2022 Ford Bronco Raptor: The best Bronco yet

Just one problem: It's totally sold out

PALM SPRINGS, Calif. — The most surprising thing about the Ford Bronco Raptor isn’t its prodigious off-road performance.

That was no surprise to me, given the Raptor badge and the Bronco pedigree, that the new 2022 Bronco Raptor would excel at ripping across the Nevada desert at highway speeds. It was deceptively simple to conquer alarmingly steep rock crawl trails and equally easy to bomb down a rutted track and to almost, but not quite, get myself into trouble by kicking the rear end loose in a corner at close to 60 mph.

The Bronco Raptor is 9.8 inches wider than the standard Bronco and fitted with massive 37-inch BFGoodrich KO2 off-road tires, an upgraded suspension, better brakes, and a 418-horsepower twin-turbo 3.0-liter engine borrowed from the Explorer and retooled by Ford Performance. The Raptorized Bronco has the hardware to go wheel-to-wheel with any off-roader around. The Jeep Wrangler 392 is the biggest competitor, and though the pricing is similar, the Raptor surpasses it in everything from tire size to suspension tech. I’m excited to see what the competition does for the next-gen Wrangler.

No, the most surprising thing about this beast is how good it was on the pavement. This is an excellent thing because, while everyone who buys one wants to pretend that they’ll be conquering King of the Hammers next year, most of them will likely never see anything more exciting than a leaf-strewn driveway or a sand-swept beachside parking lot. This isn’t a knock on the Raptor. It has the truck holy trinity: great looks, performance, and sound.

Better than it has any right to be.

I took the Bronco Raptor up through the San Jacinto Mountains outside Palm Springs and was astonished at how well it handled. It would have been impressive for a dedicated sports car, never mind a top-heavy off-roader. Kick it over to Sport using the bright orange G.O.A.T. Mode selector (Goes Over Any type of Terrain), and the cleverly engineered, adjustable FOX shocks keep the Raptor utterly flat in the corners. You’d expect the big tires would give it some body roll, but no. It just took everything I threw at it and asked for more. To be sure, you aren’t going to win the Pikes Peak Hillclimb, but the Bronco Raptor is a far better performer on-road than it has any right to be.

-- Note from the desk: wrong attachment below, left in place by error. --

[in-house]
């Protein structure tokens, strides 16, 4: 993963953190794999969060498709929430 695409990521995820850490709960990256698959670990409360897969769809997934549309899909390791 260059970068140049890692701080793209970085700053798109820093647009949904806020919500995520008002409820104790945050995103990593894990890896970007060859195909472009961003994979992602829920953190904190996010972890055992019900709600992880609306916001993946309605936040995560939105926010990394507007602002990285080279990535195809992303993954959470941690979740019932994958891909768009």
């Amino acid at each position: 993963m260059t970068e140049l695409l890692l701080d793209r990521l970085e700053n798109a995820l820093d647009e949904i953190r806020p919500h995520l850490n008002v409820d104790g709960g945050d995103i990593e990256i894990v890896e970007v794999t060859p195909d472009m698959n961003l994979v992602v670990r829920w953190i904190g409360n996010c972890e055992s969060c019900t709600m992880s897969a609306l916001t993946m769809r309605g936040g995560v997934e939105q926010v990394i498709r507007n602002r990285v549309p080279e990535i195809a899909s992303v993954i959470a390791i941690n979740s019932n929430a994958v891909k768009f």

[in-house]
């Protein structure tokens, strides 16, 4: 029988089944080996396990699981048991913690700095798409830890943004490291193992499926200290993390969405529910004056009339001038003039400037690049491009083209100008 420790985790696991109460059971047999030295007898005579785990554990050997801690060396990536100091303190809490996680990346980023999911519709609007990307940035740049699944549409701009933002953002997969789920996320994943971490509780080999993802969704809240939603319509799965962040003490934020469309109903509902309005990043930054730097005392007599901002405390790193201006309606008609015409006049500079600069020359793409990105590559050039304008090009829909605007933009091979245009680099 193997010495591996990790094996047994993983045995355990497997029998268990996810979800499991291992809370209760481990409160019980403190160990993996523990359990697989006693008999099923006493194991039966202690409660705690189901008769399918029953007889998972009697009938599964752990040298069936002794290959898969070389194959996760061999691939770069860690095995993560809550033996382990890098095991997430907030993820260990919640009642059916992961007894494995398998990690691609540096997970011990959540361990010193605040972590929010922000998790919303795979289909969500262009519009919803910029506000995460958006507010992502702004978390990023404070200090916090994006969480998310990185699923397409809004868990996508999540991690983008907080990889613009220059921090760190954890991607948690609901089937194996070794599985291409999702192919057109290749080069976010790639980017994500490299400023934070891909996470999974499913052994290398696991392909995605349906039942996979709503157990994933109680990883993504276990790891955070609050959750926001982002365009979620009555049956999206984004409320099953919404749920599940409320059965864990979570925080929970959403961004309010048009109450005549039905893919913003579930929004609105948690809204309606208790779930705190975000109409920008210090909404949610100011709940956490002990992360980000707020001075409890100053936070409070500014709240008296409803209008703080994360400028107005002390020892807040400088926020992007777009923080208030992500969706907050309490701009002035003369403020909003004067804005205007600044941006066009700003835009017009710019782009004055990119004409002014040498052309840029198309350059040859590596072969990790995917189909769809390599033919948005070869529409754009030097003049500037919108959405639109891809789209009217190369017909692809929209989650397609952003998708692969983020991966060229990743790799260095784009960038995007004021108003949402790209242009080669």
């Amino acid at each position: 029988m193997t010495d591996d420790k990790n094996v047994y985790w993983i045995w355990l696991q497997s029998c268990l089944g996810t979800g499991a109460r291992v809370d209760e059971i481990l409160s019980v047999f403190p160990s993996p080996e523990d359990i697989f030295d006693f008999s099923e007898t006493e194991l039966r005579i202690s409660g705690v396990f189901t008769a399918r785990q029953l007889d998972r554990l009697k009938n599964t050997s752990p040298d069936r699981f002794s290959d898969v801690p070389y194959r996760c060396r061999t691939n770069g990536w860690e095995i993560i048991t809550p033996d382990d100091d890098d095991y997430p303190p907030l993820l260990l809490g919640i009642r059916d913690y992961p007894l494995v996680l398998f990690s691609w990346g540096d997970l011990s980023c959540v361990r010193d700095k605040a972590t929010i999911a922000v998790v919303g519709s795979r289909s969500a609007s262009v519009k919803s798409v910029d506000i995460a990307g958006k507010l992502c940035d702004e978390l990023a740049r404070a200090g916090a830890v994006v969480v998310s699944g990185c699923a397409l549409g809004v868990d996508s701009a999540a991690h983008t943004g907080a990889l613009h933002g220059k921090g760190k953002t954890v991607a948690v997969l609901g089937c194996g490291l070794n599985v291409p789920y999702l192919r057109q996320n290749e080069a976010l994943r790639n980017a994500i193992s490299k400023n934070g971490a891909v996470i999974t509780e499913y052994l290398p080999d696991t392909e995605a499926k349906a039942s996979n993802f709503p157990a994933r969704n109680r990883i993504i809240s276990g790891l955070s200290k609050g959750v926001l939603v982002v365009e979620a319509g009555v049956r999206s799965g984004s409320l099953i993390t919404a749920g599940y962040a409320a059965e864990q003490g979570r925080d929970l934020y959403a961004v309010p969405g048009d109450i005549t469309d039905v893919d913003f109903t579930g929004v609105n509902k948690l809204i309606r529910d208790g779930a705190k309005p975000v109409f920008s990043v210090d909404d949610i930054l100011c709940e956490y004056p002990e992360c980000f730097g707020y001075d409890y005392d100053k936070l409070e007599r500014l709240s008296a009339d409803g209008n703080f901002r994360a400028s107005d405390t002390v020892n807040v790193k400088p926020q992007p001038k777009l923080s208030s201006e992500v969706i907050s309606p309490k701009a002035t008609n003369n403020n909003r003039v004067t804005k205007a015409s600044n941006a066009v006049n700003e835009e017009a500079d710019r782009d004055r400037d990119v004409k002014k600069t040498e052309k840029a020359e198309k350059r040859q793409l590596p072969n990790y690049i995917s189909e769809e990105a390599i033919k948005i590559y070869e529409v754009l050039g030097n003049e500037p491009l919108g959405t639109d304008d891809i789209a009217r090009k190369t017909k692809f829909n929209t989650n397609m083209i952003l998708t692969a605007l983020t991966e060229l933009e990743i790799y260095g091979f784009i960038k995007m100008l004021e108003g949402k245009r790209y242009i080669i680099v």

Everything about this rig is a cheat button. Want to go tooling around like you’re in a sports car? Drop it into Sport. Want to get off the beaten path and explore the wilderness with a grin and a giggle? You want Off-Road mode. Rock Crawl is for crawling over rocks, and if you want to go all-out, you’ve got Baja mode for all your bombing-across-the-desert-in-style-and-comfort needs.

You don’t necessarily need to know precisely what the locking differentials do or the difference between 4-High and 4-Low to go Jeepin’ with your Rubicon-owning buddies. If you need it, the Bronco Raptor can take excellent care of you and make sure you get to your destination and back home safely and comfortably. If you want to adjust everything manually, you can, but just dropping it into Rock Crawl or Baja was good enough for me.

It’s so good at everything it does that it earns a rare distinction as a vehicle I was deeply disappointed to give back at the end of my time with it. I drive many different cars, and returning one to the automaker isn’t usually a big deal: thanks for letting me test out your new ride; my review is on the way. But the Raptor was different.

Starting at just under $70,000 and rising to around $80,000 with all the correct option boxes checked (if a single Bronco Raptor is sold in the base configuration, I’ll be shocked), the big SUV isn’t cheap. It’s also basically impossible to get. The entire 2022 run is being reserved for existing Bronco reservation holders, and, though Ford isn’t saying this, I suspect the whole 2023 run as well. This makes me feel a bit better since even if I had the cash, I still wouldn’t be able to get one, so I’m only missing out so much.

The only downside, other than its sheer unavailability, is the atrocious rear visibility. Thanks to an additional brace to improve torsional rigidity and the massive spare tire hanging on the rear door, the view out the back rivals a Lamborghini Huracan for ineffectiveness. But, like with a supercar, you won’t care because you’ll be too busy giggling and grinning to look anywhere other than straight ahead at the world you’re about to conquer.

About Jordan Golson 181 Articles
Jordan Golson is North State Journal's automotive reporter. He covers cars - both foreign and domestic - from around the globe.